The District is quietly replacing 18 of its public school principals, most of whom were hired by former Chancellor Michelle Rhee to turn around the schools.
DC Public Schools spokeswoman Melissa Salmanowitz declined to say how many of the 18 principals were retiring, resigning or being fired.
But parents told The Washington Examiner that several principals, including Rhee appointees at Garrison Elementary School and Shaw Middle School at Garnet-Patterson, were terminated. Shaw's principal, Kimberly Douglas, was selected by Rhee after the 2010 murder of popular Principal Brian Betts.
|Where principals are being replaced next school year|
|Aiton Elementary School|
|Ballou STAY High School|
|Brookland Education Campus at Bunker Hill*|
|Browne Education Campus*|
|Cardozo Senior High School|
|Alice Deal Middle School**|
|Garfield Elementary School|
|Garrison Elementary School|
|Langdon Education Campus*|
|Moten Elementary School|
|Phelps Architecture, Construction and Engineering High School|
|Prospect Learning Center|
|Seaton Elementary School|
|Shaw Middle School|
|Walker-Jones Education Campus|
|Washington Metropolitan High School|
|Winston Education Campus|
|H.D. Woodson Senior High School|
|Note: Current as of 6/5/12|
|*Ward 5 middle schools are being restructured, but changes are not expected until the 2013-2014 school year. It's not clear if principal turnover at these schools is related to the new plan.|
|**Deal's principal resigned midyear. It is possible the interim principal will continue into next year, so Deal could be removed from the turnover list.|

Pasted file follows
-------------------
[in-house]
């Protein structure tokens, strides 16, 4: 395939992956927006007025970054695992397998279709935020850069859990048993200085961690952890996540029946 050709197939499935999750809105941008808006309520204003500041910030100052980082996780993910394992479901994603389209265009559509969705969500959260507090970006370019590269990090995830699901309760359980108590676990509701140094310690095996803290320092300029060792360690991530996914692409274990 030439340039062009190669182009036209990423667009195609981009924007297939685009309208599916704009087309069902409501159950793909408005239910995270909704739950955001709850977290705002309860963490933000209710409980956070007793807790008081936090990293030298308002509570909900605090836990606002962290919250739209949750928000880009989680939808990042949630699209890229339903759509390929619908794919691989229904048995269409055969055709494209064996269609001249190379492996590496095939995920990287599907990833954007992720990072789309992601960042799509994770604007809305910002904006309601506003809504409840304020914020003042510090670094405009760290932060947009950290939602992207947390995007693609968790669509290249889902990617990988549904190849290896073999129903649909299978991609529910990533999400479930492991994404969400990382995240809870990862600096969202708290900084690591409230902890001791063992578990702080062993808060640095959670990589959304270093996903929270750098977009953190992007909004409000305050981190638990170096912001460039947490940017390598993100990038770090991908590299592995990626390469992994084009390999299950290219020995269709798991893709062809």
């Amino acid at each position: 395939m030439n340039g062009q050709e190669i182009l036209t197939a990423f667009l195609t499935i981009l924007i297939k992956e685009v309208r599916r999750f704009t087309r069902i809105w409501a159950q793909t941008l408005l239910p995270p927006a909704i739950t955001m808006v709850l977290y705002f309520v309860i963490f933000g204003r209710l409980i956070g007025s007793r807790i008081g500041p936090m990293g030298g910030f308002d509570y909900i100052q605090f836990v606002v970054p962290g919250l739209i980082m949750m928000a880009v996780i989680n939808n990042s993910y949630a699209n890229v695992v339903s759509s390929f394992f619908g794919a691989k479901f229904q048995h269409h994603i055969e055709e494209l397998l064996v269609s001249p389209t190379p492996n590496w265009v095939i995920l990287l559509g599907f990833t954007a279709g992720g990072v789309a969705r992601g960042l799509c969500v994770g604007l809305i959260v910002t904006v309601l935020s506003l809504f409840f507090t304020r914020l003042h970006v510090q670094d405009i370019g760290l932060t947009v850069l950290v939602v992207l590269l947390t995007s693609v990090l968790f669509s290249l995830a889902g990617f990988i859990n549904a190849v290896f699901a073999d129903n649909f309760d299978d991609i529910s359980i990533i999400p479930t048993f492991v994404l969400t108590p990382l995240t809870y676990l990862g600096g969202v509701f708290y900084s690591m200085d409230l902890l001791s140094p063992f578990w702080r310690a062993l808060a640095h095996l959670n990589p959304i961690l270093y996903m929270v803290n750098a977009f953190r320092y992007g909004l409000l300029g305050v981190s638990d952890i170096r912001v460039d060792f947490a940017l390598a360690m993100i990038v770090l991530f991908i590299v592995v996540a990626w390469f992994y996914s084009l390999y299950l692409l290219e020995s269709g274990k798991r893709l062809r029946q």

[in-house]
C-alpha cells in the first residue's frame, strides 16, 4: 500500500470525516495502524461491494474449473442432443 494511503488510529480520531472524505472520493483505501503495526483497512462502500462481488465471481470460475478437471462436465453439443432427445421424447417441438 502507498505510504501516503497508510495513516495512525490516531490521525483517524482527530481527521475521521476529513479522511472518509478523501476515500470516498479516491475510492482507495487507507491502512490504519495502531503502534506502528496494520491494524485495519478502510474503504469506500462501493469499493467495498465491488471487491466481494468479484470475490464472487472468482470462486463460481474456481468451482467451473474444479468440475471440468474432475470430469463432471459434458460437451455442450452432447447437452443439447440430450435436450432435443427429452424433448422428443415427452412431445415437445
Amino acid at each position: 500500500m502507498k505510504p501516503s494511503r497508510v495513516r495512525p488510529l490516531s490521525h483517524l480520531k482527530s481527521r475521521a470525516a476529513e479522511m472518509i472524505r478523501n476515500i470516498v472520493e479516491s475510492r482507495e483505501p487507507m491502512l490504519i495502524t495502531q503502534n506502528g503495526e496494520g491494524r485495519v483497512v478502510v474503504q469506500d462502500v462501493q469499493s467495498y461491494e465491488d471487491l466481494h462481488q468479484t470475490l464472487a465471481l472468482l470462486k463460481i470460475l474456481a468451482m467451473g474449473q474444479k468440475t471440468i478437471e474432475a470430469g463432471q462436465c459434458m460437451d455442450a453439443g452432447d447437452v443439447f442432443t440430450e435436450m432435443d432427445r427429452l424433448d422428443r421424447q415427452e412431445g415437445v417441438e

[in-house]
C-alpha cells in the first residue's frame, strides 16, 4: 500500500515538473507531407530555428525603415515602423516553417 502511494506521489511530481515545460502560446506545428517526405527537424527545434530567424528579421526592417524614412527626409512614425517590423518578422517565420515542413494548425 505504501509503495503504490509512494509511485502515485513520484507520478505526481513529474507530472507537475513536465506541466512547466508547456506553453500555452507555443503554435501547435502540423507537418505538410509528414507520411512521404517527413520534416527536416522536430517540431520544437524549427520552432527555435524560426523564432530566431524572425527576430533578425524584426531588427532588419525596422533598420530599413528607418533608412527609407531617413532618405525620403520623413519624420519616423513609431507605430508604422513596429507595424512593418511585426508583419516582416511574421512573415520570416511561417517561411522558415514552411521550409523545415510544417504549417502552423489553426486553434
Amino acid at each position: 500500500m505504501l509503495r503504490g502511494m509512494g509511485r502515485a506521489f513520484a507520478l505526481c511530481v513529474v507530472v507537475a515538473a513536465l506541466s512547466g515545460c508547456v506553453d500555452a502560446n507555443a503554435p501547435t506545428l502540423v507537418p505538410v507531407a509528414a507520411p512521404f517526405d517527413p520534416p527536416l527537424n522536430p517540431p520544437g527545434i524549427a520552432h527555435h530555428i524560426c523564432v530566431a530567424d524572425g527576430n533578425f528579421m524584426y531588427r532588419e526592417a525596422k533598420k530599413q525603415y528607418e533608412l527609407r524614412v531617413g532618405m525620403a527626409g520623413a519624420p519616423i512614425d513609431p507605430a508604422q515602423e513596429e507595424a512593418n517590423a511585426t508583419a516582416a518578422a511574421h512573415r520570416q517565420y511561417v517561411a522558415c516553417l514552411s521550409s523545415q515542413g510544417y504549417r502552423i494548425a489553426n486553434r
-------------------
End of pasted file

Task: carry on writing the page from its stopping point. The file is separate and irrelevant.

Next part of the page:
"I think she's handling it with a lot of grace," said Alice Speck, who is part of a parent leaders group for Ward 1 and Ward 2 schools.
It's become something of a tradition for DCPS to shed dozens of principals each year, and an August article in The Washington Examiner examined how the number of principals turning over in the school system is beginning to stabilize. In fall 2008, the school system replaced 43 principals. That number dropped to 26 in 2009, rose slightly to 30 in 2010, and fell back to 24 last school year.
DCPS officials would not comment on specific cases, or why more than half of the principals being replaced were hired by Rhee.
"We look at a wide variety of factors when we make these decisions, including student achievement, family and community satisfaction, school culture, enrollment and sound operations management," Salmanowitz said in an email. "Our focus always remains on what's best for our students to help them succeed."
A number of the schools facing new principals stumbled on their 2011 standardized tests compared with the previous year. At Garrison, for example, 23.5 percent of students showed proficiency on the math exam, down from 45.2 percent in 2010.
In a May 29 letter, Chancellor Kaya Henderson told Garrison parents and staff to "thank Principal [Rembert] Seaward for his hard work." Seaward was hired in 2009.
Evelyn Boyd Simmons, vice president of Garrison's PTA, said she is waiting for an explanation from DCPS officials on their strategy for the school. Because the principals of Garrison, Shaw and Cardozo Senior High School won't be returning, Simmons is staring at a complete overhaul of her child's "feeder pattern."
"I think that it's sort of like Moses and Aaron -- I think Garrison was in such dire straits that maybe it took someone to get them to a certain distance toward the promised land," Simmons said. "But I'm not sure this particular principal was the one to get Garrison to its ultimate destiny."
Mary Lord, who represents Ward 2 on the school board, said she had not received too many calls from parents about turnover at Garrison or Seaton Elementary School, another campus in the feeder pattern losing its principal.
"I'm not sure any organization can fire its way to excellence, but I also know making no changes and trying to get by on what we've been doing before is the definition of insanity," Lord said.